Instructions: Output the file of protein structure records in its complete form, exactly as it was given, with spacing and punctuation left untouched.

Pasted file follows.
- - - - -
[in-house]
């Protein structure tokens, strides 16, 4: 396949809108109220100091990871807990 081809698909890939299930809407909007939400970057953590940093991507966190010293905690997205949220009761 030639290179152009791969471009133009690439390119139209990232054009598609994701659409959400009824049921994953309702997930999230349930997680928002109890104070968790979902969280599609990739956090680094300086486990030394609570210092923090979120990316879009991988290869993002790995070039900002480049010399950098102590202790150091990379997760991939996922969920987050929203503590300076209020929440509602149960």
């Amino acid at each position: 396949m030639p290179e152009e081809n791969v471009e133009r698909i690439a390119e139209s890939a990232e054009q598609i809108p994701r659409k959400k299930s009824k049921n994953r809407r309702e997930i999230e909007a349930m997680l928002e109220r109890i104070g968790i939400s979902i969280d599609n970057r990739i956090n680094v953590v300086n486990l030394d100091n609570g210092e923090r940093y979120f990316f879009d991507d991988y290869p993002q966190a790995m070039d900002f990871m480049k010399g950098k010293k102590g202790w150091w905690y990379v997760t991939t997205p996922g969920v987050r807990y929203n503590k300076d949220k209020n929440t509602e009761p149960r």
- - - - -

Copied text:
[in-house]
């Protein structure tokens, strides 16, 4: 396949809108109220100091990871807990 081809698909890939299930809407909007939400970057953590940093991507966190010293905690997205949220009761 030639290179152009791969471009133009690439390119139209990232054009598609994701659409959400009824049921994953309702997930999230349930997680928002109890104070968790979902969280599609990739956090680094300086486990030394609570210092923090979120990316879009991988290869993002790995070039900002480049010399950098102590202790150091990379997760991939996922969920987050929203503590300076209020929440509602149960």
């Amino acid at each position: 396949m030639p290179e152009e081809n791969v471009e133009r698909i690439a390119e139209s890939a990232e054009q598609i809108p994701r659409k959400k299930s009824k049921n994953r809407r309702e997930i999230e909007a349930m997680l928002e109220r109890i104070g968790i939400s979902i969280d599609n970057r990739i956090n680094v953590v300086n486990l030394d100091n609570g210092e923090r940093y979120f990316f879009d991507d991988y290869p993002q966190a790995m070039d900002f990871m480049k010399g950098k010293k102590g202790w150091w905690y990379v997760t991939t997205p996922g969920v987050r807990y929203n503590k300076d949220k209020n929440t509602e009761p149960r």